It’s a sunny Saturday morning and people are starting to trickle into the Clarenville Farm and Market. The strumming of a guitar can be heard in the distance, and through the happy chatter of market-goers, a smooth voice starts singing. Participants are greeted at the door with a big smile, by the volunteer at the coffee station, Amber. Amber is there to greet the market-goers, and they have come to recognize her. She beams with pride as she serves coffee and points people in the direction of the vegetable vendors.
When Amber is not at the market selling coffee, she’s working in the vegetable gardens, cleaning up the market grounds, or setting up vendor tables. She knows the coffee is good because she made it; she can tell you who is singing because she helped them carry in their equipment; she knows where the vegetable table is because she set it up; and she’s proud of the vegetables because she grew them, tended to them, and harvested them herself.
During the summer of 2018, Amber was one of 14 participants in Ability Employment Corporation’s (AEC) Supportive Volunteer Program, which was funded by Eastern Health’s Healthy Communities Partnership Fund. Originally established by Eastern Health’s Board of Trustees in 2008, the fund supports projects that strengthen partnerships and foster the development of healthy communities.
This fits well with the goal of the Supportive Volunteer Program, which helps to diminish barriers that participants face by encouraging better community integration, improving health and well-being, and providing for valuable employment skills that could lead participants into a paid work placement. The program also improves participant confidence, strengthens their skill-sets, and reinforces the partnership between AEC and the Clarenville Farm and Market.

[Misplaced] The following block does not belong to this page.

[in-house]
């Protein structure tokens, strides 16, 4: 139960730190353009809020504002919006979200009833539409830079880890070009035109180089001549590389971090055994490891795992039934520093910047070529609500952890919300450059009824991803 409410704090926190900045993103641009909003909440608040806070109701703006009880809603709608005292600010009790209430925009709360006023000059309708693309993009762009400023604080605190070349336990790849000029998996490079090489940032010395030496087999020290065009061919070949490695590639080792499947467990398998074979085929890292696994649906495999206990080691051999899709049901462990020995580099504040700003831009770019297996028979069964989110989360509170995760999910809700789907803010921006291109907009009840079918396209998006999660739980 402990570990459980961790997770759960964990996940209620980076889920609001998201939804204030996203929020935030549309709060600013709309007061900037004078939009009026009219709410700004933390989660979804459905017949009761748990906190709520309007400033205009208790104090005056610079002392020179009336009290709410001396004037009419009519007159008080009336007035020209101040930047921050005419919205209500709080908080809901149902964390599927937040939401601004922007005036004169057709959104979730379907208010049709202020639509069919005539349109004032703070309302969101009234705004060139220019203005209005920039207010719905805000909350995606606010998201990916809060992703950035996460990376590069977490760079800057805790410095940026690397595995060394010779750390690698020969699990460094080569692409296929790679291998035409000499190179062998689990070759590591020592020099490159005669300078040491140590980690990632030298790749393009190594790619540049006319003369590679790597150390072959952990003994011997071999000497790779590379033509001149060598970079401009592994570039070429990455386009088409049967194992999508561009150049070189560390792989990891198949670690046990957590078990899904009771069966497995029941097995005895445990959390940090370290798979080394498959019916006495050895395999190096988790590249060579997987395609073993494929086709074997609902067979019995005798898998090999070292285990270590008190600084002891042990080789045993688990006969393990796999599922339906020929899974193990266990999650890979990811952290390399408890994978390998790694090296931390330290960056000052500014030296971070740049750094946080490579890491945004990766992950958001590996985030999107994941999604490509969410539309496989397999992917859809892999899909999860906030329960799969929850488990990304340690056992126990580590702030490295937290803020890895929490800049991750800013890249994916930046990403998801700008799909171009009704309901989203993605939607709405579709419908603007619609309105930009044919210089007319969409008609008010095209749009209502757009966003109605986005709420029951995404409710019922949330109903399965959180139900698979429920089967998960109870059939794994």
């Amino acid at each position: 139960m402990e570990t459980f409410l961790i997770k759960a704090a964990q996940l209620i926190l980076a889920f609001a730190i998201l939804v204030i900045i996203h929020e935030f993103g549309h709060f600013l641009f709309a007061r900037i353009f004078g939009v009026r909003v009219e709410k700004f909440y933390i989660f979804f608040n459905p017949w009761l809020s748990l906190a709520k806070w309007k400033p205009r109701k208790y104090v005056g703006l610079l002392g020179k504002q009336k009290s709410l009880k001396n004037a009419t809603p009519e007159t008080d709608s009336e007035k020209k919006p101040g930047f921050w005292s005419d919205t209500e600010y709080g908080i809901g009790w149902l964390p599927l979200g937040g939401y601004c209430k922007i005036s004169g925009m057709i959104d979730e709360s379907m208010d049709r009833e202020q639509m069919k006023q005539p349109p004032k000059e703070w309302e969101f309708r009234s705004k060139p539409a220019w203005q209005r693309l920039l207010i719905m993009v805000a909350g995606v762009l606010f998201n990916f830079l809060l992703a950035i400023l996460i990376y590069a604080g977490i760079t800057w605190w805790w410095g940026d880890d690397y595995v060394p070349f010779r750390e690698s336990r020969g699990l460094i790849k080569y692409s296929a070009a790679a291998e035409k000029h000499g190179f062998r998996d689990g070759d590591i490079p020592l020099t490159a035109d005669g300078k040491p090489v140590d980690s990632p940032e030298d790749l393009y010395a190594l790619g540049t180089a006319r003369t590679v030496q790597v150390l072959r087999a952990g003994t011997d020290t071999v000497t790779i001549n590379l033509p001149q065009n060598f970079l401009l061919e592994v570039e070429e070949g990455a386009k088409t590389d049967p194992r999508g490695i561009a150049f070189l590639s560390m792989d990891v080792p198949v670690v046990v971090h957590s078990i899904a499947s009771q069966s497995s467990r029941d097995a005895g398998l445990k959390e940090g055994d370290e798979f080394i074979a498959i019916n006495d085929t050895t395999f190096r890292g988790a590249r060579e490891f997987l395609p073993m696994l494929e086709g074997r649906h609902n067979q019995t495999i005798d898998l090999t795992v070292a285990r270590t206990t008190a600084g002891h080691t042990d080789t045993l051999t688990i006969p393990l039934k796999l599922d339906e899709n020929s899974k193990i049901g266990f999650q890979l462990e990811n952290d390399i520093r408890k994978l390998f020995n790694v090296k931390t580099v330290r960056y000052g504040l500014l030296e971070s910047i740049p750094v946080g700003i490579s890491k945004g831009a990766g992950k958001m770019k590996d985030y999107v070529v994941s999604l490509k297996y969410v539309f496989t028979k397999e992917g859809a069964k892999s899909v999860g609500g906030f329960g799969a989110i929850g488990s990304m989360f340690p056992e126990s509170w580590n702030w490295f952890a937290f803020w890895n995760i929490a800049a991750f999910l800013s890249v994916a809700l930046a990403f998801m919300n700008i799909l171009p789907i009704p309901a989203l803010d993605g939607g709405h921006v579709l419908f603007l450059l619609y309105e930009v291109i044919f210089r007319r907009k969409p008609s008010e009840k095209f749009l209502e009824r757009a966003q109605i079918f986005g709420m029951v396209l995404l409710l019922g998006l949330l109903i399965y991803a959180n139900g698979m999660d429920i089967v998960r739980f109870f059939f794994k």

As a participant in the program, Amber was involved in many aspects of the day-to-day farm and market operations. Based on the enthusiastic feedback of the program participants, it was clear that she, and the other participants, loved every minute of it!
“[The Supportive Volunteer Program] helped us socialize with others and gave us a purpose, made us feel like what we were doing mattered,” said Stephen Glover, program participant.
“Participants in the program face barriers to employment; physical and/or intellectual disabilities, low self-esteem, little confidence, communication barriers, and limited access,” says Lori Hann, executive director of the Ability Employment Corporation. “Without the program, they wouldn’t have an opportunity to gain or sustain employment.”
She emphasizes that staff at AEC made sure that regardless of client barriers, there was a job task available for every client participant. “We also made sure that the participants had help from a support worker, if needed,” she adds.
Participants, accompanied by support workers, volunteered two days a week at the Clarenville Farm and Market. On Tuesdays, when the market was closed to the public, they cleaned up, set up tables, and tended to the gardens. Saturdays were “market days” and on those days, participants helped serve coffee, sell vegetables, and greet market-goers.